An Ohio-based charity poker room had to shut down after the state found that illegal electronic equipment was used to operate it.
DiWine’s office also alleged that Northeast Ohio Charity Services, which owns and operates the charity poker room, failed to register with the attorney general’s office in compliance with the state’s laws. The charity poker room was therefore ordered to shut down immediately.
On September 8, Buckeye Charity posted on its Facebook page that its “mission is not over.” It urged its supporters to approach state senators on its behalf and request them to pass laws that the charity could use to re-open its poker room. But currently, the charity poker room has to shut down.
Christopher McCauley, one of the owners of Northeast Ohio Charity Services, says that he had no idea that the state’s laws require him to register with the attorney general’s office. Stating that he had kept the attorney general’s office informed about the electronic machines resembling slots that the charity poker room had later removed, he said: “There never was any indication that they had any problem with what we were doing up until the issuance of the opinion.”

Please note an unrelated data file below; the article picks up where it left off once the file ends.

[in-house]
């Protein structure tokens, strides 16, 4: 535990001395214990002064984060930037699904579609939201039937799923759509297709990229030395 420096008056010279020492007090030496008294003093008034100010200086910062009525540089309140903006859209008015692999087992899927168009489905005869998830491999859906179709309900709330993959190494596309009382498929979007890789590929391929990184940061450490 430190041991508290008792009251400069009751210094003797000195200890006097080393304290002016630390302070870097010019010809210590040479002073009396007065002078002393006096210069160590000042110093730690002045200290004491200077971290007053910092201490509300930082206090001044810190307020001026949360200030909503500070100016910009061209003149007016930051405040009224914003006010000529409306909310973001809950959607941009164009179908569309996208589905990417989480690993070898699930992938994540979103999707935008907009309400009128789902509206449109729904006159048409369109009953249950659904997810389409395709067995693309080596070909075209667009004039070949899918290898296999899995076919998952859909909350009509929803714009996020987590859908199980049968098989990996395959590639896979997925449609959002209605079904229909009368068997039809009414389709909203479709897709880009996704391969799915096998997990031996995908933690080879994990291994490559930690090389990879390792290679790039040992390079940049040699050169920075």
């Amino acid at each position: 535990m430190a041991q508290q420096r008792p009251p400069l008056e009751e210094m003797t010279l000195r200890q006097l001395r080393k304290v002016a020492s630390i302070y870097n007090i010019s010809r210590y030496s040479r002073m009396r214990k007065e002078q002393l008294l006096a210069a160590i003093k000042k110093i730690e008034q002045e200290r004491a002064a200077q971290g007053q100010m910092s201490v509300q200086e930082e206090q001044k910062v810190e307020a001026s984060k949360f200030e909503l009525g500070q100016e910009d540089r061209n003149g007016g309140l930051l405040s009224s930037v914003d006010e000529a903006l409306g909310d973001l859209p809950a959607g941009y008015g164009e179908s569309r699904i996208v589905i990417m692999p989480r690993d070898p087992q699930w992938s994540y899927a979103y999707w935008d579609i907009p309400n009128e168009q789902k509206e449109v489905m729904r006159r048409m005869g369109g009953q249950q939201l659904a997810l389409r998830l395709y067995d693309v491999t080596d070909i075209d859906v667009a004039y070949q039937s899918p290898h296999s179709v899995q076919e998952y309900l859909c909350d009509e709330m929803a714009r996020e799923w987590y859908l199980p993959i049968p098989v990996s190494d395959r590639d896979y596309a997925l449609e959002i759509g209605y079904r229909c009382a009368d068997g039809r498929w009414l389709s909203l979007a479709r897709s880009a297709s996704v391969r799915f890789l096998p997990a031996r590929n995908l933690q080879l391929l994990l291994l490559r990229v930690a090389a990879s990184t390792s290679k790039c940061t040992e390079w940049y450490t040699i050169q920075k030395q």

Buckeye was the only functioning charity poker room in Ohio. A year back, a poker room in Cleveland had to be shut down as it couldn’t deal with competition from the Horseshoe Casino in Cleveland.
According to McCauley, as many as 40 charities benefited from the funds raised by Buckeye Charity Poker. Since the charity poker room was required to be monitored by a local government, Woodmere agreed to act as overseer and obtained a monthly fee of $6,000 for the services. Woodmere Mayor Charles Smith said that Woodmere “loved doing business” with the charity poker room, but wouldn’t speak against the decision of the attorney general’s office.
Kate Hanson, a spokeswoman for the attorney general’s office, said that they began investigating the charity poker room after receiving several complaints.
Ohio’s gambling law permits slot machine games only in the state’s four licensed casinos. The slot machines installed at horse racing tracks have been classified by the state as video lottery terminals and are being regulated by the Ohio Lottery Commission.